For example, we know that PO is good against Shops, and Jeskai is one of PO's weakest matchups. (BTW, we know this because we can actually look at match-level results in analysis like this - PO in March had a 41% win percentage versus Xerox decks)). If we know these relationships, then when a restriction occurs, we can fairly accurately predict how that restriction will play out in the metagame.
That's why when Gush was restricted, I made predictions, on this forum, exactly what % of Shops and Mentor would be in the Top 8, and I was correct within plus/minus 5%. It's not actually that hard.
If you understand the relationships between the decks in the metagame, and know the underlying data, then you can get pretty close to an accurate prediction of how a restriction will or will not affect the metagame.
Think about it for a moment: if we couldn't predict at all what a restriction would do, then the DCI wouldn't actually restrict cards to curb dominant decks. After all, if they weren't confident that a restriction would rein a deck in, then there would be no reason to restrict it! So, your entire rant here makes little sense.
In more technical terms, it's called inductive logic. Inductive logic is probabilistic. In the scenario I presented, which was:
Here are the metagame shares of Top 8s in Vintage Challenges for the first 6 months of 2018:
17% Jeskai Mentor & other Tx decks
Would the restriction of Bazaar of Baghdad make this metagame more or less diverse?
Anyone who has studied this format for even a little while can make a highly accurate guess as to what will happen. I'm asking you: what do you think would happen? Do you think that Bazaar's restriction would make the format more or less diverse?
If you think it would make it less diverse, then you've proven my point, that restrictions that aren't targeting a dominant deck actually reduce the diversity of the format. But this was a statement that you loudly contested.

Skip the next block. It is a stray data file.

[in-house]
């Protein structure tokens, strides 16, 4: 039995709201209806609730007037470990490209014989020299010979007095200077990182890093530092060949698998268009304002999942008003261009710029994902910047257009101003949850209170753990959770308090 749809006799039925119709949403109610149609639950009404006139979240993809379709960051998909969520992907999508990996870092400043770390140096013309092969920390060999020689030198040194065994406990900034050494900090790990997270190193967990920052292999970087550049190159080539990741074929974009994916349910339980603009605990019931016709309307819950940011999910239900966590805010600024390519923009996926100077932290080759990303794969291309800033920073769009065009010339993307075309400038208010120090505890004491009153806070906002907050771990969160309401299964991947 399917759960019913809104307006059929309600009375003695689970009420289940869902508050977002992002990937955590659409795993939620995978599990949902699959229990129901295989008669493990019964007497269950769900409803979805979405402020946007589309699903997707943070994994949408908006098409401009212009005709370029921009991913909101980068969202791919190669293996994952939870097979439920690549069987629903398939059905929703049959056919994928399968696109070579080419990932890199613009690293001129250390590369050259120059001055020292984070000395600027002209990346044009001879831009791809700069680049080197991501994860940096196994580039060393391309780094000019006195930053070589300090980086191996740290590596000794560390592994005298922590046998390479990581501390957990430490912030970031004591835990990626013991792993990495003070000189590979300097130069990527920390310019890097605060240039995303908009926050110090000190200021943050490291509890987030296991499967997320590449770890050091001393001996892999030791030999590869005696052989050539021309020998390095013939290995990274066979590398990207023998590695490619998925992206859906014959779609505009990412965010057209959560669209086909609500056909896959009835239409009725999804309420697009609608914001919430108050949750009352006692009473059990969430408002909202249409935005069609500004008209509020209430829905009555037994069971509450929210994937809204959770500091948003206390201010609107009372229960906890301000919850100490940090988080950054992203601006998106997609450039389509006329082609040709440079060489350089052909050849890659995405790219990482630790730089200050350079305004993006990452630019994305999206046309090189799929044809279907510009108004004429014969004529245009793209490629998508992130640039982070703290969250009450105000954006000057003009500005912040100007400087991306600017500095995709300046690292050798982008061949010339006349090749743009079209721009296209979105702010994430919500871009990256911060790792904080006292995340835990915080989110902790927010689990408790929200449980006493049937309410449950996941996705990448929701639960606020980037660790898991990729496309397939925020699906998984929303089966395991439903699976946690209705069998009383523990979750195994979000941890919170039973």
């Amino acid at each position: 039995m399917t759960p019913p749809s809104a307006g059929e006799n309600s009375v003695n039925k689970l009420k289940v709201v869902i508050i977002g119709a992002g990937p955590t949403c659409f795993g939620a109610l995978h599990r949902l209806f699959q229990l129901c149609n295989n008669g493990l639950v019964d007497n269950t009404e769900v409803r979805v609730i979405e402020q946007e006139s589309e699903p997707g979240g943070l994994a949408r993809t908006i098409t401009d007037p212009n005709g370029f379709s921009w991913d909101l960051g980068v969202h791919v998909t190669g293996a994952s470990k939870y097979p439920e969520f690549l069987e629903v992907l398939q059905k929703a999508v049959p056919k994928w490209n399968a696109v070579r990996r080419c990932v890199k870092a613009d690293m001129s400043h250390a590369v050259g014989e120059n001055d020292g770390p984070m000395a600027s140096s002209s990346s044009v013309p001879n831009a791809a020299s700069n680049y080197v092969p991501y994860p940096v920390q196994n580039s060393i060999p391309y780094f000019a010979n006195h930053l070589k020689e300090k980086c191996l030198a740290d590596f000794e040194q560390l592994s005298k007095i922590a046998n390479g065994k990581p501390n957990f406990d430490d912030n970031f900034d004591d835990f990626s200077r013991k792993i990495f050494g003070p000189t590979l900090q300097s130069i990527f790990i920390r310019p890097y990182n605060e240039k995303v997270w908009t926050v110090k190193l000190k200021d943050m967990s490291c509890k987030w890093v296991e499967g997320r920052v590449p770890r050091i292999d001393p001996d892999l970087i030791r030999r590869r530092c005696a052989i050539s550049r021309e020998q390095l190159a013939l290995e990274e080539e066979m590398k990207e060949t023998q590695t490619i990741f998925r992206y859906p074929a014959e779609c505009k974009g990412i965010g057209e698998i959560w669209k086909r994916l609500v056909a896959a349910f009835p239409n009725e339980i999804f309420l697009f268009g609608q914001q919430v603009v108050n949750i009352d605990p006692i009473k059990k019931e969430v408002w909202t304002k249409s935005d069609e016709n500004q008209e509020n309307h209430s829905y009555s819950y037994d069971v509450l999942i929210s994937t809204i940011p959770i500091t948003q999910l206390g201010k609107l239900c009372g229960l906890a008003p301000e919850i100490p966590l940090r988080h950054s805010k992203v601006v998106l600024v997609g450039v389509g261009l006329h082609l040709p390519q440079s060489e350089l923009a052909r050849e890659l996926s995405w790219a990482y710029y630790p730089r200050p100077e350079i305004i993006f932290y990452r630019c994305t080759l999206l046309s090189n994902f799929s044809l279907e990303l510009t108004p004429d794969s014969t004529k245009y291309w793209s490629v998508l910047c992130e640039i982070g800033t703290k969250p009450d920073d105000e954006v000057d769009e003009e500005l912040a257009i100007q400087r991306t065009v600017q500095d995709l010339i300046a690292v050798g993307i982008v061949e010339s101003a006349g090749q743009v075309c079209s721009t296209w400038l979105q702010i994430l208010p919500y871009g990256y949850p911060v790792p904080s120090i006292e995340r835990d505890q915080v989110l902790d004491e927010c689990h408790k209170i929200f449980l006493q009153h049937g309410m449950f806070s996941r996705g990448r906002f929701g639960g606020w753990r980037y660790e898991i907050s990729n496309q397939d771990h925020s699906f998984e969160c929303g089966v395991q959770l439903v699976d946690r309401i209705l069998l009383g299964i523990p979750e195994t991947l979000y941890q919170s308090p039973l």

It's not actually that controversial. It's just math and inductive logic. Sure, we can't know it with 100% certainty (but the uncertainty principle prevents us from knowing things with 100% certainty anyway). But within broad strokes, the effects of restrictions are predictable, especially within the first 6 months.
Again, see my analogy to AT&T and cell companies or Lyft & Uber. Taking companies out of the market that aren't dominant tends to move their market share to the bigger rivals, not the smaller companies.
I am super explicit about my values, starting premises and assumptions... But I am trying to demonstrate the costs of alternative preference sets.
You just happen to be doing so without acknowledging that your presentation is supposition, not settled fact.
If you understand what I was saying, then you'd realize that my premise isn't a fact, and I've never claimed that it's a fact. It's a value. Values aren't facts, and aren't amenable to truth or falsity analysis.
I've been super clear about this. As I wrote in my article:
In my view the goal of any policymaker should be to balance the goal of allowing players to play with as many cards and in maximal quantities as possible with the equally important goal of promoting and enhancing strategic diversity.
Not everyone will shares those two goals. That's fine. As I said, Brian places a higher value on the quality of play, as he sees it.
But it's my job as a format historian to point out the problems with such arguments
Are you an historian, though?
I wrote 800 pages on the history of Vintage (about 30 pages plus several pages of endnotes per chapter for 25 years). You are welcome to read them: http://www.eternalcentral.com/tag/history-of-vintage/
I think it would greatly expand your knowledge of the format (or anyones, for that matter). In fact, I'd appreciate your feedback.
And that's on top of the 350 or so strategy articles I've written on the format since 2002.
Your position is seductive, just like the siren call of nationalism we see around the world. I feel that my position and preference for a smaller restricted list and using restriction as a last resort was hard won, like democracy, but is now in danger of backsliding.
Now who was telling whom not use flimsy and intentionally narrow political analogies? Here again, your approach denotes that you are on the objective/factual/moral side of a binary and Brian is on tfhe subjective/counterfactual/immoral side. Further, by attaching Brian's ideas to those of resurgent xenophobic nationalism in the western world you are not so subtly debasing everything he thinks/writes/claims as backwards, already litigated nonsense and positioning yourself as the vanguard defender of truth, justice, and the American way. C'mon. That's roguishly disingenuous.
Apparently, my parody of your earlier analogy went over your head. Since I told Brian how annoying and problematic the pejorative analogy of being labeled "neo-liberal" was, I suspect Brian recognized my tongue-in-cheek simile here, which partly sought to illustrate that point.